According to the 2012 prospectus for Chaori Solar’s notes, China Guangfa Bank Co.’s Shanghai branch and China Citic Bank Corp.’s Suzhou branch agreed to extend 800 million yuan in loans to Chaori Solar if the company faces a temporary cash squeeze. Chaori Solar also has $100 million of insurance against trade receivables to help meet repayments, according to the sale document.

Bond Manager

The prospectus also says investors in the notes can ask the entrusted bond manager, China Securities Co., to force Chaori Solar to make payments, and participate in any reorganization or insolvency proceedings. Chaori Solar must explain its situation in writing to the entrusted bond manager if it can’t make interest payments and if the default lasts longer than 30 days.

“We may see other bonds default this year,” said Li Ning, a bond analyst in Shanghai at Haitong Securities Co., the nation’s second-biggest brokerage. “If it’s a default by a financial institution, it may turn into an extreme situation somewhat like the collapse of Lehman Brothers.”

Calls to officials at China Citic Bank in Suzhou weren’t answered yesterday. Calls to China Guangfa Bank’s Shanghai branch after office hours also weren’t answered. Liu said the company is in talks with both banks about liquidity assistance.

Not Guaranteed

Citic Bank won’t help Chaori Solar make any interest payment on its bonds because they weren’t guaranteed, the 21st Century Business Herald reported March 6 on its website, citing an unidentified person from the lender. An earlier liquidity support agreement between the bank and the company can’t be interpreted as a bond guarantee, the report said.

“This will likely be the first of many defaults, although I don’t think it’s going to cause a cascading effect,” said Brian Coulton, a global emerging-market strategist in London at Legal & General Investment Management, which manages some 450 billion pounds ($753 billion) globally. “Short term, we’re likely to see higher bond yields, but in the long term this will create a better market for pricing credit risk.”

The yield on five-year AA- notes rose eight basis points to 7.77 percent on March 5, the most in almost four months, and ended the week at 7.82 percent. Ratings of AA- or below in China are equivalent to non-investment grades globally, according to Haitong.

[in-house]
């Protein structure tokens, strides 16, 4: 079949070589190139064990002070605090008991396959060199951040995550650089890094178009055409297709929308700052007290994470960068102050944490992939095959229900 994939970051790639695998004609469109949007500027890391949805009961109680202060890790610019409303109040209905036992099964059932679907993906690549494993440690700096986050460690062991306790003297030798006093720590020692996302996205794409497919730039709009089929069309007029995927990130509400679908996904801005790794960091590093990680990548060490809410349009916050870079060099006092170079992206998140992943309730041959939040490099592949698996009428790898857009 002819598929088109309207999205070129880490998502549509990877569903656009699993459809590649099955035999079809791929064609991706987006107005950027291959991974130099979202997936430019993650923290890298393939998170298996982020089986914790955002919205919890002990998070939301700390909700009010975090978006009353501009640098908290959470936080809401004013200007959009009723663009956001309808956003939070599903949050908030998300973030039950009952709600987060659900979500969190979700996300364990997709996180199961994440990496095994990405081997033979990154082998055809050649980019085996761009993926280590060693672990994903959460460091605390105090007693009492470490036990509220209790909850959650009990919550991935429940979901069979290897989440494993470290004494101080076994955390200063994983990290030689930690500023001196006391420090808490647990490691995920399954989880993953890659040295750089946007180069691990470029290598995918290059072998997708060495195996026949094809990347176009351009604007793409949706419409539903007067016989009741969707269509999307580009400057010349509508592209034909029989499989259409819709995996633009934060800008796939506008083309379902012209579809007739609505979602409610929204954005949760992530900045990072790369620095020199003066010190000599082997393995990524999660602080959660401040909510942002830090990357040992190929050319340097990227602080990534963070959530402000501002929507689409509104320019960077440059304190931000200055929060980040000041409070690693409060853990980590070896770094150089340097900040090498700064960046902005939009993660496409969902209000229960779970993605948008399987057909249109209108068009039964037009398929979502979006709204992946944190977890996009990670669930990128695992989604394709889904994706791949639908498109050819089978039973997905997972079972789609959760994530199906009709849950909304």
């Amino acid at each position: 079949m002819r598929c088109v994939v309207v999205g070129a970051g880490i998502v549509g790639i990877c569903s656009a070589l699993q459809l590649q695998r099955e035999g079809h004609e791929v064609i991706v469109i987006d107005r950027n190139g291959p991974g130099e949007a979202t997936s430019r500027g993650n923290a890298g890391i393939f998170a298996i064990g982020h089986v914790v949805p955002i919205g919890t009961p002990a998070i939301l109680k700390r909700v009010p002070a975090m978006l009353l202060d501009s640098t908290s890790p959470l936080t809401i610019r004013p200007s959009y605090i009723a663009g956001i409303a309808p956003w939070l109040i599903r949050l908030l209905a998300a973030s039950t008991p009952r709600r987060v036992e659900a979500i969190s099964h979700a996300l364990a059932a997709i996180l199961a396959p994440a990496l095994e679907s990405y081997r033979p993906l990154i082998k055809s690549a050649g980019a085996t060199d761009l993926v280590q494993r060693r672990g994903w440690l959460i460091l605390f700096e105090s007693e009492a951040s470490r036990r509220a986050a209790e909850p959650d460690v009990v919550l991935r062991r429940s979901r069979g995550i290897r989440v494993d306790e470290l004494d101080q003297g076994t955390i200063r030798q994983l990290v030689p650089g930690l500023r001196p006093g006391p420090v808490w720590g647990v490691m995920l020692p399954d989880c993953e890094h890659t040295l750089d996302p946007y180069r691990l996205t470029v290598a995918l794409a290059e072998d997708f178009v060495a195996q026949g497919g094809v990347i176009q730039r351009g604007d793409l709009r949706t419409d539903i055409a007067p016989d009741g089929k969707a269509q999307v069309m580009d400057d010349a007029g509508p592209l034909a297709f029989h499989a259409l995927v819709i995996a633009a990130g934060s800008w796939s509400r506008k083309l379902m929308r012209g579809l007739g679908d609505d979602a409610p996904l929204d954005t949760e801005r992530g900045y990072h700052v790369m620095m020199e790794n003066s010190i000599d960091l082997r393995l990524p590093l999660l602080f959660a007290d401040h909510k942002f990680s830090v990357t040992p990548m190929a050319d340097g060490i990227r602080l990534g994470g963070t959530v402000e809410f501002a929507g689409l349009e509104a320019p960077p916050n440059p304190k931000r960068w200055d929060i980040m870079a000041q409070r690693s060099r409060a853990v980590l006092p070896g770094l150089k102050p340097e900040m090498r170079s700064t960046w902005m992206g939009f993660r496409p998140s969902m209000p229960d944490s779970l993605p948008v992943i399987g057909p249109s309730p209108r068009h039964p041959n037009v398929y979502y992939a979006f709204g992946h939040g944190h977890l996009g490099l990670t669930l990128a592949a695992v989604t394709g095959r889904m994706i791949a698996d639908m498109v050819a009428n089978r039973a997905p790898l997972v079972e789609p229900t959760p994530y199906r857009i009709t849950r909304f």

Borrowing Costs

Industries with overcapacity such as solar, steel and shipbuilding are struggling under the weight of higher borrowing costs. The premium of five-year AA- bonds over similar-maturity government securities widened to 363 basis points yesterday from near a three-month low of 349 on March 4 before Chaori Solar’s first statement.

Renewable energy firms issued $8.1 billion of debt in 2013 and a record $9.6 billion in 2012, data compiled by Bloomberg show. Chaori Solar reported a net loss of 1.33 billion yuan for 2013, its third straight annual earnings deficit. It avoided a default last year around the same time.

Companies in China have postponed or delayed at least 6.6 billion yuan of bond sales over the past four days, according to data collected from ChinaBond, China Money and Shanghai Clearing House websites.

Four issuers pulled domestic notes sales on the Chaori Solar news. Suining Chuanzhong Economic Technology Development Co. will delay a 1 billion yuan offering due to “serious fluctuations in the bond market,” it said on ChinaBond’s website March 5. Taizhou Kouan Shipbuilding Co., Xining Special Steel Group and Qunsheng Group Co. also scrapped offerings for similar reasons.

Default Risks

People’s Bank of China adviser Chen Yulu said yesterday that default risks for trust products in the country are under control and aren’t systemic, the official Xinhua News Agency reported.

“This is the first default in a relatively new bond market with limited spillover effects,” Hans Stoter, the chief investment officer at ING Investment Management Co., said in an interview in Singapore yesterday. “It’s an important test to see the workout process and what losses will be incurred by domestic investors. We’re watching with great interest.”

— With assistance by Judy Chen, and David Yong